By Chuck Strouse
By Scott Fishman
By Terrence McCoy
By Ryan Yousefi
By Ciara LaVelle, Kat Bein, Carolina Del Busto, and Liz Tracy
By Pepe Billete
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By Kyle Swenson
Already Hendrie has devoted a chunk of his show to his re-creation of a football game. With the roar of the crowd in the background, Hendrie, in an announcer's voice he attributes to Joe Angel, screams, "There goes O.J., he's cutting through the hotel. What a move!" -- caller asks Hendrie if O.J. Simpson is guilty. "Why?" Hendrie asks rhetorically, "because he's a black man in America?"
Now it's time for today's special guest, Manuel Pasa, who, Hendrie reminds listeners, was pictured that very morning on the front of the Miami Herald posing with Fidel Castro, for whom Pasa has designed a guayabera. Earlier Hendrie asked Kalb -- who grew up in Miami and who, at age 25, is already an eight-year radio veteran -- how to pronounce "guayabera." He's new in town.
Neither host nor producer is given to wearing guayaberas, preferring instead the North American equivalent, jeans and casual shirts, and Hendrie sometimes dons a fedora to prevent sunburn. While they're not quite Mutt and Jeff, Hendrie is tall and rough-hewn, with a tattoo and the various creases of wear and tear, and Kalb sports the clean-cut young-man look.
Correctly pronouncing guayabera is important, Kalb says, because, he figures, Hendrie's listenership is probably 40 percent Hispanic. The first bomb threat of the day came early in the show, inspired, apparently, by the simple suggestion that Manuel Pasa would be on the air in a couple of hours.
The call was more a warning than a threat, and Kalb seems unconcerned. WIOD news anchor Tom Hopkins walks into the control room, and Kalb tells him what's going on. Hopkins, a savvy veteran, chuckles and says, "Oh, swell." Policy requires a phone call to the local North Bay Village police department nonetheless.
On the air, Manuel Pasa, in an effeminate voice of indeterminate ethnicity, is dealing with the issue of whether Fidel might look better in pastels than fatigues. Hendrie uses a telephone line, holding the receiver to his mouth, to help alter his voice while doing characters. When he's really rolling, Hendrie will stand and move about as if he's on stage, which essentially he is. One listener declares that Hendrie performs "standup sitting down." Except now Hendrie is not sitting A he's on his feet, flailing one arm, holding the dead phone to his mouth with the other, and having the time of his life. Or rather, Manuel Pasa is. Whatever.
Kalb answers another call, but instead of punching the caller's name into the computer at his side, which relays the information -- "Dave on a Broward line," for example -- silently to Hendrie, he says, "Are you threatening me, sir? Then tell me in English. Thank you." He hangs up, stands, glances over the control board. "Another bomb threat," he mutters before leaving the room as the newsbreak begins.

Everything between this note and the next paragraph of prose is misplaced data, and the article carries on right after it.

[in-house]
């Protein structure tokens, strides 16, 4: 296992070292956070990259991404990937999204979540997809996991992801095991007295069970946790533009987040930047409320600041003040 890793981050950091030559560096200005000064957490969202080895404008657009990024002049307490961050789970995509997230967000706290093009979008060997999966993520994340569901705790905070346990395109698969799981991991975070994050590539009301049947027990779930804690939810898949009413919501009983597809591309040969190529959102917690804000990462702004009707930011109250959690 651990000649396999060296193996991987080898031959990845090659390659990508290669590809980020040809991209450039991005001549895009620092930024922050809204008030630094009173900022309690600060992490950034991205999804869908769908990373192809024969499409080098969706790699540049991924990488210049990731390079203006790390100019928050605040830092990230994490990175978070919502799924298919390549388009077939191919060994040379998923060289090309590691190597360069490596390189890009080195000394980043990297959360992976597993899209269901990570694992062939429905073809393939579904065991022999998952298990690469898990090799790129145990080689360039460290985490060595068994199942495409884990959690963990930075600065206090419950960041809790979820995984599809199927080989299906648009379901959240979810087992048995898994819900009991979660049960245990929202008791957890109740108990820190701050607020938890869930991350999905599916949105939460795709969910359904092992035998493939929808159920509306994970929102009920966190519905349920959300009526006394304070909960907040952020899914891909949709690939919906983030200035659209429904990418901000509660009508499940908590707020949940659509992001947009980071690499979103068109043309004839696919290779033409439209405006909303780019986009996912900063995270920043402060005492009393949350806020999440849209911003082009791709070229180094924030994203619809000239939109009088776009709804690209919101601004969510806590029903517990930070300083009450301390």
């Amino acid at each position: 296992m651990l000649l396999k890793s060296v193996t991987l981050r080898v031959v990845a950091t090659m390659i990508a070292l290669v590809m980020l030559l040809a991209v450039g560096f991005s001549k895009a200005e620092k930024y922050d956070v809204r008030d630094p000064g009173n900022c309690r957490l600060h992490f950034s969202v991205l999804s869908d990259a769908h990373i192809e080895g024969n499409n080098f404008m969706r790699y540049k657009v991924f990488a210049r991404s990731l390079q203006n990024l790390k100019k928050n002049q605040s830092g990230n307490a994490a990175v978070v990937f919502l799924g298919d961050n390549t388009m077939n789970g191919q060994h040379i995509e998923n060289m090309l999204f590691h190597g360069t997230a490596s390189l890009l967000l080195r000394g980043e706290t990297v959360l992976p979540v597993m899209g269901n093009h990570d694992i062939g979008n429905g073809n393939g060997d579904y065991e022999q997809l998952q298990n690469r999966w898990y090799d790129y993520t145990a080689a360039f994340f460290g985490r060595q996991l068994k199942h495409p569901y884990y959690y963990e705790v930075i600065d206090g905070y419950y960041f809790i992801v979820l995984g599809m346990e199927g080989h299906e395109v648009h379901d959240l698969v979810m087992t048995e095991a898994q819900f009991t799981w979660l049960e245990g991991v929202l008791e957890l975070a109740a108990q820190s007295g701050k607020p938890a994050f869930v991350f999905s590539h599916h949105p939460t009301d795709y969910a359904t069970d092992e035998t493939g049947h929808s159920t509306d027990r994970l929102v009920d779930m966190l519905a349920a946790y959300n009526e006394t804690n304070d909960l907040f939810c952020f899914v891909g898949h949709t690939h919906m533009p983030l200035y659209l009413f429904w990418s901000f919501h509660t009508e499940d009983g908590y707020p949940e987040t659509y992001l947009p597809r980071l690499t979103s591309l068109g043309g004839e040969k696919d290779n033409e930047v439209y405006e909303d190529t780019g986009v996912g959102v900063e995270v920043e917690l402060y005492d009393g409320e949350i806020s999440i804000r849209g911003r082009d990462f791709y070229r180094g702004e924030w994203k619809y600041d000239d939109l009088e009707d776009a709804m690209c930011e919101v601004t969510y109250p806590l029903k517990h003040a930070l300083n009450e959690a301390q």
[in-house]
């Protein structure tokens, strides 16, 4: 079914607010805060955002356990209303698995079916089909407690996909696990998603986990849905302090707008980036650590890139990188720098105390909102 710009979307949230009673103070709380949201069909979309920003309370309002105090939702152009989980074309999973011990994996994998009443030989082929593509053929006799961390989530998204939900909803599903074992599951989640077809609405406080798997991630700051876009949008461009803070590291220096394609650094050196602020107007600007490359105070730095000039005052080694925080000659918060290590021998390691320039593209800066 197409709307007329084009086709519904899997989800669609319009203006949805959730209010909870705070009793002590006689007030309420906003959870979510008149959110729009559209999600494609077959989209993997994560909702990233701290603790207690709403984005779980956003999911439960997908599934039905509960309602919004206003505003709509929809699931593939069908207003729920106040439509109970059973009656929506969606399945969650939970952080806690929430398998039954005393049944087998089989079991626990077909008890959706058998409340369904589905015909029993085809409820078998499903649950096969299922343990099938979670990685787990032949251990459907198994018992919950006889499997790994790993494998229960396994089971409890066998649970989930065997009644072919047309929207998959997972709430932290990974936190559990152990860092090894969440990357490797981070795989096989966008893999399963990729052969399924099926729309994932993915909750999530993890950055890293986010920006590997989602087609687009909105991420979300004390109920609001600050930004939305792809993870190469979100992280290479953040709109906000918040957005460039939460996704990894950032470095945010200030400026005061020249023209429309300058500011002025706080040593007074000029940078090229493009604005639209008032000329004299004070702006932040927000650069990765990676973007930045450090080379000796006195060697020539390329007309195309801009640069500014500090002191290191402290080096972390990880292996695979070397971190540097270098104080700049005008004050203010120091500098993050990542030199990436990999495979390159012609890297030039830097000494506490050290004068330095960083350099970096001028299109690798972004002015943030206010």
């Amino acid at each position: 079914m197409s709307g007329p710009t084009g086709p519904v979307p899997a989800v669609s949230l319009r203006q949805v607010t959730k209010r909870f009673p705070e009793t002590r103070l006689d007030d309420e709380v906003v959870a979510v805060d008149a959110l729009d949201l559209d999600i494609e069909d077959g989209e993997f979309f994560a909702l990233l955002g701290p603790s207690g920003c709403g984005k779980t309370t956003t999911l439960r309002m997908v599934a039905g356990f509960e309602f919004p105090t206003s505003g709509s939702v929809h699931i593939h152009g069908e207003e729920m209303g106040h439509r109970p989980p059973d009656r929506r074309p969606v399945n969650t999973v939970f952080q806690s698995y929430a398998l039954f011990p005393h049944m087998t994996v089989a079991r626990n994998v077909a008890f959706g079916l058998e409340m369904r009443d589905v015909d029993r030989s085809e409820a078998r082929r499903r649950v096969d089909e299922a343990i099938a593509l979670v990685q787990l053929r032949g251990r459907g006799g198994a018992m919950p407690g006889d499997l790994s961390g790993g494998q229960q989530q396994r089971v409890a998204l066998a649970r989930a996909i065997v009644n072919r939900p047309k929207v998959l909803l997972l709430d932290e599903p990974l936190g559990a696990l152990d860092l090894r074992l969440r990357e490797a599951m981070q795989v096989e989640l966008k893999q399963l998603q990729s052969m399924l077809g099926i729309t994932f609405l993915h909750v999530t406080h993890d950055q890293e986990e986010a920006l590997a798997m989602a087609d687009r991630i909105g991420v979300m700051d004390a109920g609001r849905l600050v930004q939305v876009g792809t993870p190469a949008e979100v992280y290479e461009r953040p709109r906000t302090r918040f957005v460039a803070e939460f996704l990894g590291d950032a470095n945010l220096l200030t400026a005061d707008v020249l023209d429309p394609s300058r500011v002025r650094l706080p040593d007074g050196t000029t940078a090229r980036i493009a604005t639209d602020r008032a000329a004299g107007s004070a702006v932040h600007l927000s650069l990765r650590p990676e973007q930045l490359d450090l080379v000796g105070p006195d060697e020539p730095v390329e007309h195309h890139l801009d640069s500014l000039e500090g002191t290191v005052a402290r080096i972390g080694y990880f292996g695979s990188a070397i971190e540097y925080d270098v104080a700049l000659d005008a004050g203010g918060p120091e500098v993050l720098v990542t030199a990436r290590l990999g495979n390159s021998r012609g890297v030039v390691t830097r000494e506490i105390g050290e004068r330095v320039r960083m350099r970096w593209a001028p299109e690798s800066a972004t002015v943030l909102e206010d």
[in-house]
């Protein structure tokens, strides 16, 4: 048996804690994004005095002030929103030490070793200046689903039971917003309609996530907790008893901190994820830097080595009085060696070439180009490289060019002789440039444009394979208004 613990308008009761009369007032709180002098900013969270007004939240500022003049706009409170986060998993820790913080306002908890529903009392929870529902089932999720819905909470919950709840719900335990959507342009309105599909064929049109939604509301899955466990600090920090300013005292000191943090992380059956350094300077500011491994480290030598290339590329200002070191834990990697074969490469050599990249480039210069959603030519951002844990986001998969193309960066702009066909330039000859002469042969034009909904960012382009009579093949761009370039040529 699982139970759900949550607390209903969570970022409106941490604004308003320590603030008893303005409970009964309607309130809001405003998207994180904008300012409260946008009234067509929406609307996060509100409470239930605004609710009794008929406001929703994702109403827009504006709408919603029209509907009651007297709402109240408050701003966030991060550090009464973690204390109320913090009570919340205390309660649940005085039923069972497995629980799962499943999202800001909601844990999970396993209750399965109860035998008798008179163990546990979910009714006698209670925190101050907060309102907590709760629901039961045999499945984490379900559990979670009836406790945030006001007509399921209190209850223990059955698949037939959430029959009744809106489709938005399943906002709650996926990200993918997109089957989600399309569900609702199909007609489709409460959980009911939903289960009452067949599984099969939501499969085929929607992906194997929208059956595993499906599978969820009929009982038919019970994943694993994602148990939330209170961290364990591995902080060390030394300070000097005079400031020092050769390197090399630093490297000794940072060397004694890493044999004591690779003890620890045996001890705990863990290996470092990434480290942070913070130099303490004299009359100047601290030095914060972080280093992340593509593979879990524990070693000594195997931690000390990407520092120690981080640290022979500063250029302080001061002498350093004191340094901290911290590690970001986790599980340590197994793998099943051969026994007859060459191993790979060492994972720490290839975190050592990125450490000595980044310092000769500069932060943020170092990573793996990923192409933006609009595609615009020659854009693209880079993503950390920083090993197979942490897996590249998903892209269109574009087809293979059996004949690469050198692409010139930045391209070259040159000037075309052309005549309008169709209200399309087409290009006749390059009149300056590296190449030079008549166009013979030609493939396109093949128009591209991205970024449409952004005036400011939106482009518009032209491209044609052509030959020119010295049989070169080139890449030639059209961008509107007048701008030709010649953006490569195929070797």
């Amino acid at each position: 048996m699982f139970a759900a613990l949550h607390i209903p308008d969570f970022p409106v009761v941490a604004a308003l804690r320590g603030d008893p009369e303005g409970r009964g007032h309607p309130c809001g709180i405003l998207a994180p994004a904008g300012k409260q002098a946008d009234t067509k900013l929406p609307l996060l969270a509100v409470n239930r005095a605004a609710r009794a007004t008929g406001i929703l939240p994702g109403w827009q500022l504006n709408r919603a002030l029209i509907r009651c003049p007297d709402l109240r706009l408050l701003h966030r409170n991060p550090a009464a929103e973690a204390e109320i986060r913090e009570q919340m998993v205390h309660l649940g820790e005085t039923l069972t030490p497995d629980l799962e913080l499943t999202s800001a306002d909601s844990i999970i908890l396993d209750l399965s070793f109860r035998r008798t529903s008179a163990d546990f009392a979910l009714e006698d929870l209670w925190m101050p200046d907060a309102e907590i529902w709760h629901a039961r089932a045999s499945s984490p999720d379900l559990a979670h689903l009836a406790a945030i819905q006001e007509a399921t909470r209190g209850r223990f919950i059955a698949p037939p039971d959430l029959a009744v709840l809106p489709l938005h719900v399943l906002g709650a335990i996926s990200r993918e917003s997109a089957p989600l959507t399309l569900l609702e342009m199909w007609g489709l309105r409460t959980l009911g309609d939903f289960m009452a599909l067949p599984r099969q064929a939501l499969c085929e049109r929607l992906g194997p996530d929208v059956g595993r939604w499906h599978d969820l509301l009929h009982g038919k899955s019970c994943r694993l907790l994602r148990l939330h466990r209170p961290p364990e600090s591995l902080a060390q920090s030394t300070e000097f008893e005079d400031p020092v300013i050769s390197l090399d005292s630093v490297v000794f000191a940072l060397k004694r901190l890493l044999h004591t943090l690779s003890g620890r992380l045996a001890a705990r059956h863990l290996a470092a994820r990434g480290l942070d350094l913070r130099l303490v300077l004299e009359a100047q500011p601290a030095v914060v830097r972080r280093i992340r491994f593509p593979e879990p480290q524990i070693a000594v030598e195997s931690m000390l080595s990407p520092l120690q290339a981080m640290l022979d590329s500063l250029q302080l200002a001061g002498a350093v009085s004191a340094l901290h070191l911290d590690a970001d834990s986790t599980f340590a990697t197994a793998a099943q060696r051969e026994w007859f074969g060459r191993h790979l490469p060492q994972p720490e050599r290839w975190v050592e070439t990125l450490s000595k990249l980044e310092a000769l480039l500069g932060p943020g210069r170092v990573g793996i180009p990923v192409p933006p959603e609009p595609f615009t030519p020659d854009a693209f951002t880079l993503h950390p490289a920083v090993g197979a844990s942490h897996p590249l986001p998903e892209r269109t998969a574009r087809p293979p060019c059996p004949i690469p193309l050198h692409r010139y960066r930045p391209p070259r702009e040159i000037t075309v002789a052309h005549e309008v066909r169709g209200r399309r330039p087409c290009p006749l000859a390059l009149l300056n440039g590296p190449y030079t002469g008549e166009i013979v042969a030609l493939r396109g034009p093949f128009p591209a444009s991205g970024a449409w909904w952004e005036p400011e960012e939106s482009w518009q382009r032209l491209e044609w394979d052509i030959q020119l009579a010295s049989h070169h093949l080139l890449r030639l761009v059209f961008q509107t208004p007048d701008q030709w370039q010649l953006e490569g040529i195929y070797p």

While Kalb's still away, Hendrie walks into the control room and picks up one of the waiting calls cold. Using an exaggerated backwoods hick voice, he answers, "So ya want ta go on the ray-dio?"
When Kalb returns, the phone lines are flashing frantically. At one point Hendrie says through the intercom, "I'm not taking that guy's call. The next one. He's the 'dip-your-balls-in-it' guy." Kalb punches one of the phone lines: "No. You can't go on today. Why? Because you're the 'dip-your-balls-in-it' guy."
The two police officers make their way upstairs and enter the control room. They ask if Kalb got the day's first threat on tape and if he traced it. Pre-air calls are not taped, and a phone block prevented Kalb from retrieving the number through Caller ID. "I can tell you he sounded like a gringo," Kalb says. One of the cops shoots back, "Ah, frustrated white boy." But they do take the matter seriously, filling out an information report, checking the area, noting that a detective may be sent out.
After they leave, Kalb says he was right -- he had met one of the cops before. "It was right after we went on the air," he recalls. "We were still on nights and we did a thing with Arlix Fuentes, the guy that escaped from prison." Hendrie's ersatz "interview" with the escapee attracted to the station officers from six different police agencies, each of whom learned firsthand just how good Hendrie's shtick can be.
Manuel Pasa, meanwhile, is demanding that Hendrie's listeners help him determine Fidel's best color. A caller keeps mispronouncing the designer's name, calling him "paja," Spanish-language slang for "jerk off." Kalb begins waving both arms, and Hendrie quickly dumps the call, apologizing to 40 percent of his audience for the inadvertent offense. Hendrie, by the way, recently began studying Spanish.
Evening sports-talk host Jeff DeForrest walks into the control room. "This guy Phil Hendrie is a gas," he offers. "Of course, I've known him a while. I knew him when he had hair."
On the other side of the glass, on the air, a caller named Joe is asking Hendrie how long the talk host has lived in Miami.
Hendrie: "About three minutes."
Three minutes, three months -- time isn't real. Management at WCIX-TV (Channel 6) thought something was real enough when Hendrie "interviewed" the station's news director on his show. The TV station reacted by running disclaimers, and for several days WIOD also aired the "fact" that WCIX's actual news director wasn't actually on the actual Phil Hendrie program.